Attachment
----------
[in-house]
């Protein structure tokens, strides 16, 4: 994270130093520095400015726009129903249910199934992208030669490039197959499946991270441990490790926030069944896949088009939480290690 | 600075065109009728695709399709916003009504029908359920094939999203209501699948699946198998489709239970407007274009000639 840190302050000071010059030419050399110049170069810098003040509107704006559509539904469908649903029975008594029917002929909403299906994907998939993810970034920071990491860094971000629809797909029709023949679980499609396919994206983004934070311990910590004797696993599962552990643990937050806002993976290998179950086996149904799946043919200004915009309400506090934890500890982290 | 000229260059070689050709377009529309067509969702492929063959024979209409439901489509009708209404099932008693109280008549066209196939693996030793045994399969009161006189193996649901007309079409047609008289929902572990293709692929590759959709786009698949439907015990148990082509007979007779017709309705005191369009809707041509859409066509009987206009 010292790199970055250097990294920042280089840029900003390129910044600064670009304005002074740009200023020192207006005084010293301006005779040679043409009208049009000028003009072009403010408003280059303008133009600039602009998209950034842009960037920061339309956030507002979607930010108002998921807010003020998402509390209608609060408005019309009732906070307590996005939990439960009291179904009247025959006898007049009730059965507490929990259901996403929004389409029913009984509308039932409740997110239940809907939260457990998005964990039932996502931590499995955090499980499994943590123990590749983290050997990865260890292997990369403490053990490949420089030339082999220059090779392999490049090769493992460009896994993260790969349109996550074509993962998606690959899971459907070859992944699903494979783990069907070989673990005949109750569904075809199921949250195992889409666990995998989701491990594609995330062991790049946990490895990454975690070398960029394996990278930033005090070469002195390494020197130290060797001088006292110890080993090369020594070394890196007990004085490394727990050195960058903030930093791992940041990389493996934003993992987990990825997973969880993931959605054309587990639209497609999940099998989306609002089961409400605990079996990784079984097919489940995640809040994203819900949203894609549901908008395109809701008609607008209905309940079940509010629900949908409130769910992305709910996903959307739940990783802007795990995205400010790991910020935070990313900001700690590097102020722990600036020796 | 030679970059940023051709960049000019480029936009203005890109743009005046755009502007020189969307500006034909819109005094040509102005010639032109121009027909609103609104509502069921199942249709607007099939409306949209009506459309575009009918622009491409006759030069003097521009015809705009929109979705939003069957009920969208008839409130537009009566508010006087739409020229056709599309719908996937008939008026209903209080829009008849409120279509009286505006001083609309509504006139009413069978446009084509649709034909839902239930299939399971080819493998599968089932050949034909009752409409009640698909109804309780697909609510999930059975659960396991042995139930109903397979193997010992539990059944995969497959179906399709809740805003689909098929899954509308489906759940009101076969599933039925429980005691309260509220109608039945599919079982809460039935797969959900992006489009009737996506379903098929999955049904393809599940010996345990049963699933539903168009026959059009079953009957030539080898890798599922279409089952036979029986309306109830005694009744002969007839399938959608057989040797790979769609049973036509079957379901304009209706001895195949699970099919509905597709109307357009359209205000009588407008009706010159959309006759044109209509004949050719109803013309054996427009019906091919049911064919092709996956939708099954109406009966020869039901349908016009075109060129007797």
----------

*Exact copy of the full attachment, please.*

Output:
[in-house]
């Protein structure tokens, strides 16, 4: 994270130093520095400015726009129903249910199934992208030669490039197959499946991270441990490790926030069944896949088009939480290690 | 600075065109009728695709399709916003009504029908359920094939999203209501699948699946198998489709239970407007274009000639 840190302050000071010059030419050399110049170069810098003040509107704006559509539904469908649903029975008594029917002929909403299906994907998939993810970034920071990491860094971000629809797909029709023949679980499609396919994206983004934070311990910590004797696993599962552990643990937050806002993976290998179950086996149904799946043919200004915009309400506090934890500890982290 | 000229260059070689050709377009529309067509969702492929063959024979209409439901489509009708209404099932008693109280008549066209196939693996030793045994399969009161006189193996649901007309079409047609008289929902572990293709692929590759959709786009698949439907015990148990082509007979007779017709309705005191369009809707041509859409066509009987206009 010292790199970055250097990294920042280089840029900003390129910044600064670009304005002074740009200023020192207006005084010293301006005779040679043409009208049009000028003009072009403010408003280059303008133009600039602009998209950034842009960037920061339309956030507002979607930010108002998921807010003020998402509390209608609060408005019309009732906070307590996005939990439960009291179904009247025959006898007049009730059965507490929990259901996403929004389409029913009984509308039932409740997110239940809907939260457990998005964990039932996502931590499995955090499980499994943590123990590749983290050997990865260890292997990369403490053990490949420089030339082999220059090779392999490049090769493992460009896994993260790969349109996550074509993962998606690959899971459907070859992944699903494979783990069907070989673990005949109750569904075809199921949250195992889409666990995998989701491990594609995330062991790049946990490895990454975690070398960029394996990278930033005090070469002195390494020197130290060797001088006292110890080993090369020594070394890196007990004085490394727990050195960058903030930093791992940041990389493996934003993992987990990825997973969880993931959605054309587990639209497609999940099998989306609002089961409400605990079996990784079984097919489940995640809040994203819900949203894609549901908008395109809701008609607008209905309940079940509010629900949908409130769910992305709910996903959307739940990783802007795990995205400010790991910020935070990313900001700690590097102020722990600036020796 | 030679970059940023051709960049000019480029936009203005890109743009005046755009502007020189969307500006034909819109005094040509102005010639032109121009027909609103609104509502069921199942249709607007099939409306949209009506459309575009009918622009491409006759030069003097521009015809705009929109979705939003069957009920969208008839409130537009009566508010006087739409020229056709599309719908996937008939008026209903209080829009008849409120279509009286505006001083609309509504006139009413069978446009084509649709034909839902239930299939399971080819493998599968089932050949034909009752409409009640698909109804309780697909609510999930059975659960396991042995139930109903397979193997010992539990059944995969497959179906399709809740805003689909098929899954509308489906759940009101076969599933039925429980005691309260509220109608039945599919079982809460039935797969959900992006489009009737996506379903098929999955049904393809599940010996345990049963699933539903168009026959059009079953009957030539080898890798599922279409089952036979029986309306109830005694009744002969007839399938959608057989040797790979769609049973036509079957379901304009209706001895195949699970099919509905597709109307357009359209205000009588407008009706010159959309006759044109209509004949050719109803013309054996427009019906091919049911064919092709996956939708099954109406009966020869039901349908016009075109060129007797």